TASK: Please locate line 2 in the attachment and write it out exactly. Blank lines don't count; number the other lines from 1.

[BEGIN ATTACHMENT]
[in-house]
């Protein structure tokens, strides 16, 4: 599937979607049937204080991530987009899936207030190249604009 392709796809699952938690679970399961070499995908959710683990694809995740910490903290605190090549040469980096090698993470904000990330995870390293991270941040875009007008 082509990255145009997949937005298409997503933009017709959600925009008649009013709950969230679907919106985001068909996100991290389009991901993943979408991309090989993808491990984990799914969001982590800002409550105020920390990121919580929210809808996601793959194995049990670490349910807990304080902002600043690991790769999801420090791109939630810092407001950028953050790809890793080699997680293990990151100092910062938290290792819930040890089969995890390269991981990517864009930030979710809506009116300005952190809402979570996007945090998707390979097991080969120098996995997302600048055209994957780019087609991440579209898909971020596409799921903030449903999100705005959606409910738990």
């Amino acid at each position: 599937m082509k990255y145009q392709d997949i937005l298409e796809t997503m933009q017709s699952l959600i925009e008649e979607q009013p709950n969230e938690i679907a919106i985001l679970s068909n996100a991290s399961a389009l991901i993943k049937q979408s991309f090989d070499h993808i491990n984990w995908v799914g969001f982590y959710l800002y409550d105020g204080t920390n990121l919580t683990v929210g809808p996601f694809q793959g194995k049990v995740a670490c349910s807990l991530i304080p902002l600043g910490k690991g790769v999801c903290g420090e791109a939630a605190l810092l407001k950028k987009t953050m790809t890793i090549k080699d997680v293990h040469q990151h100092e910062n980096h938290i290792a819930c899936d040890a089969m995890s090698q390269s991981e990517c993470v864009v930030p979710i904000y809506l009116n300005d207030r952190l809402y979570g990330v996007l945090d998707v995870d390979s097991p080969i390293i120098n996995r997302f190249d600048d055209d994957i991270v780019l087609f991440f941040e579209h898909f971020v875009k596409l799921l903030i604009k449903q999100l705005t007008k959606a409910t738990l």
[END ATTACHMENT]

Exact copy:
């Protein structure tokens, strides 16, 4: 599937979607049937204080991530987009899936207030190249604009 392709796809699952938690679970399961070499995908959710683990694809995740910490903290605190090549040469980096090698993470904000990330995870390293991270941040875009007008 082509990255145009997949937005298409997503933009017709959600925009008649009013709950969230679907919106985001068909996100991290389009991901993943979408991309090989993808491990984990799914969001982590800002409550105020920390990121919580929210809808996601793959194995049990670490349910807990304080902002600043690991790769999801420090791109939630810092407001950028953050790809890793080699997680293990990151100092910062938290290792819930040890089969995890390269991981990517864009930030979710809506009116300005952190809402979570996007945090998707390979097991080969120098996995997302600048055209994957780019087609991440579209898909971020596409799921903030449903999100705005959606409910738990």